Financial plans are created to go the distance, often forecasting your probability of success decades into the future. The basis of your financial plan are your goals that may include funding college education/s, having enough income to determine where you spend your time, or taking larger longer vacations. You are the author of what you want, a financial plan may bring structure to making your ideas a reality.
What if you do not know what you want? What if your current needs are met, but you are unsure on thinking so far out into the future? Is it acceptable to think more short term as you sort your options and figure out next steps? I believe so.
As we’ve shared previously, planning is not a straight line. Rarely do plans (or life) play out as we intend them to. We can control a number of inputs, but that does not mean we will achieve the desired results. Our environment and where we choose to spend our time will influence our thoughts and planning possibilities.
I believe working and living from home the past year and half has impacted our ability to strategically think beyond today or this week. So much stress for such an extended period can take a toll on our brain and decision-making capacity. We need to refresh our approach to accomplish the goals we want. How? Begin with short-term planning. This allows us to increase our confidence in the near term before looking decades into the future.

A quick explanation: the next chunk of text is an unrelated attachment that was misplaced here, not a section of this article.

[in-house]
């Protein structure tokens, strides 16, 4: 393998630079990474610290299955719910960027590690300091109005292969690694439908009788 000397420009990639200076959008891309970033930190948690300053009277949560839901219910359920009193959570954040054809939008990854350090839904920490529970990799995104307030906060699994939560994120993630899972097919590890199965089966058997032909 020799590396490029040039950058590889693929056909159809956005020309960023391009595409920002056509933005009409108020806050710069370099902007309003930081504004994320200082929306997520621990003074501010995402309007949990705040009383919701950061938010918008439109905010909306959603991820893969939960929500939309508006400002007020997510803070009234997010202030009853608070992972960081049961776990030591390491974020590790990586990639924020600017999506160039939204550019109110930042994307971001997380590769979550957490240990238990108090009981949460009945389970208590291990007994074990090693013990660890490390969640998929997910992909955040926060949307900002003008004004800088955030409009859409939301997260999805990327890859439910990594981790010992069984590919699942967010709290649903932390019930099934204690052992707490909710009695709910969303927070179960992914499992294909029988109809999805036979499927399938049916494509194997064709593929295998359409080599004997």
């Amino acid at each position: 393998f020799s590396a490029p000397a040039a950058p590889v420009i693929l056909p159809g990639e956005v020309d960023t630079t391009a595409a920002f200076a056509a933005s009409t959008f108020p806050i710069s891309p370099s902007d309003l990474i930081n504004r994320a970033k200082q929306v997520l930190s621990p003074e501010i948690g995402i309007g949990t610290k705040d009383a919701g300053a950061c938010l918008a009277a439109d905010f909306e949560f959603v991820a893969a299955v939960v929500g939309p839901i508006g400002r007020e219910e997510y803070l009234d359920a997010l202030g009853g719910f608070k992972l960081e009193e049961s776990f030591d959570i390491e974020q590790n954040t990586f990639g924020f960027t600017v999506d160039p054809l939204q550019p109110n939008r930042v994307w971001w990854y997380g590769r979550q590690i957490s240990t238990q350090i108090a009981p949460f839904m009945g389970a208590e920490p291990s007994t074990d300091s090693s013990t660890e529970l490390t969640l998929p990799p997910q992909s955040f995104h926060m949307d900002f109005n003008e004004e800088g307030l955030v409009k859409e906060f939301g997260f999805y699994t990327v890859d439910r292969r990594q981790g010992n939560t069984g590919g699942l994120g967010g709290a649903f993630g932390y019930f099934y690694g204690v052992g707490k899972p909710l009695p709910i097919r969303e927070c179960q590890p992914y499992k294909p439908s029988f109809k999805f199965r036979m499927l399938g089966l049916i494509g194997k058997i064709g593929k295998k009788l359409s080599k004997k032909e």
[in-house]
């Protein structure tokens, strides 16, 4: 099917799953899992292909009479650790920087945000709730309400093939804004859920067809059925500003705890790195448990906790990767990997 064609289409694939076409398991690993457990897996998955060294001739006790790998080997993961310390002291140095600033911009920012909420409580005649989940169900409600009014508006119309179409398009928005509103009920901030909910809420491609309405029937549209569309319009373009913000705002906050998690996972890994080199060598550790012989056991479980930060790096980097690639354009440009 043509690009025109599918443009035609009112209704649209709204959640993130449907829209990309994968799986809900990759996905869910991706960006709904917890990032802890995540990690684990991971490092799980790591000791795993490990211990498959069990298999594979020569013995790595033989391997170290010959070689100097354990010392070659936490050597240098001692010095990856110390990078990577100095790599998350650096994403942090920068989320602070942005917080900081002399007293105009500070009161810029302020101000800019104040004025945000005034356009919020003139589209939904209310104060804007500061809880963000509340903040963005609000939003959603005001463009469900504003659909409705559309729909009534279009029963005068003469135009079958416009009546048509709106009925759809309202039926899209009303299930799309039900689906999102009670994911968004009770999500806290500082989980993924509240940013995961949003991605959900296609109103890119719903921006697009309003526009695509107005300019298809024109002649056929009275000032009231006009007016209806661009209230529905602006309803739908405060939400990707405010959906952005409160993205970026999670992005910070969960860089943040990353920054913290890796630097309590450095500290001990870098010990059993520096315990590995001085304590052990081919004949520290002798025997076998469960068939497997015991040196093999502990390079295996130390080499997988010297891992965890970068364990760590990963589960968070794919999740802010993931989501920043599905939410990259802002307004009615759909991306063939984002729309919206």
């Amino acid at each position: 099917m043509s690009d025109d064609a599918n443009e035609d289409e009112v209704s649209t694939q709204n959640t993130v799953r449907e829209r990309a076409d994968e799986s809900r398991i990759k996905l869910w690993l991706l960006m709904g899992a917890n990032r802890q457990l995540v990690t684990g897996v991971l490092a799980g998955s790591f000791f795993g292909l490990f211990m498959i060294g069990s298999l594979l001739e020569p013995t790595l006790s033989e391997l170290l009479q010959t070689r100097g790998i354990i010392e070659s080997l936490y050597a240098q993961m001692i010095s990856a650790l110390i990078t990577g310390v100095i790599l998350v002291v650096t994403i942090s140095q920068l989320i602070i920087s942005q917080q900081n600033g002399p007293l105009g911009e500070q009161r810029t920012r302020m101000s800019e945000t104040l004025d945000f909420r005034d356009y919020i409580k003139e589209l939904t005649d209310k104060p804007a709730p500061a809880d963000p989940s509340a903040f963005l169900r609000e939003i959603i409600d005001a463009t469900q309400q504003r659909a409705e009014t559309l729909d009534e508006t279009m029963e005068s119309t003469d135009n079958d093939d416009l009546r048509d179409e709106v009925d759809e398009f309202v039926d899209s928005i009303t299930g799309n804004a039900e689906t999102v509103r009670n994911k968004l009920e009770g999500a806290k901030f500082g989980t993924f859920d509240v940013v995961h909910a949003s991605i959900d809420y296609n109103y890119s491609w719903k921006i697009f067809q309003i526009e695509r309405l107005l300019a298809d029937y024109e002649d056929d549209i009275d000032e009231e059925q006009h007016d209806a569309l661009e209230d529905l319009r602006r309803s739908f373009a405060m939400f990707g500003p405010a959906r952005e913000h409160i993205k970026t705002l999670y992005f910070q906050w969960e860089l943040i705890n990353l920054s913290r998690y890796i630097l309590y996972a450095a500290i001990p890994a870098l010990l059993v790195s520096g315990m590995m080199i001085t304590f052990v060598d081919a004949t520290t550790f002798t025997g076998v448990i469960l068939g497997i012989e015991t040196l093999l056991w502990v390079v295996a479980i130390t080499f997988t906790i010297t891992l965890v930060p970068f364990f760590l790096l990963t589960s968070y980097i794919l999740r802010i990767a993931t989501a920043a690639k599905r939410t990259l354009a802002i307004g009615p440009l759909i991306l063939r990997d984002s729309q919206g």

Short term planning may be described as addressing goals that are approaching in the next five years. Goals often require a combination of money and time. Having cash in an accessible account with a stated purpose supports short term planning. Setting time aside to think about the job description of all your cash and current income makes a difference. This allows the right dollars to be directed to the right purpose/goal. Are there any leaks in your financial plumbing system keeping you from advancing closer to what you want? Assessing short term priorities will identify this and allow you to plug any holes before reacting to a “pipe burst” later.
Gaining short term clarity on what you want builds the necessary foundation for long term planning success. It’s possible your long-term plans have shifted, or you are less excited about what you once thought was important. This is completely natural as many of our goals and priorities change overtime as we do. By pivoting through different careers, employers, family demands, and a pandemic your long-term goals may be a bit hazy now. You might still be trying to figure out what you want one day when you grow up? That’s ok regardless of your age! The key to removing pressure from long term planning is gaining assurance via short term goal setting.
As your confidence grows your actions have purpose. Goals will vary family to family and plan to plan. Plans aren’t meant to be perfect and that’s ok as it’s critical to revisit them often. Short term planning is lot like the “choose your own adventure” books I loved as a young reader. You get to the end of each chapter and determine where your character goes next. To accomplish massive things in life, it takes decisions that may be made one chapter at a time.
Advisory services through Cambridge Investment Research Advisors, Inc., a Registered Investment Advisor. Cambridge and Flowerstone Financial are not affiliated.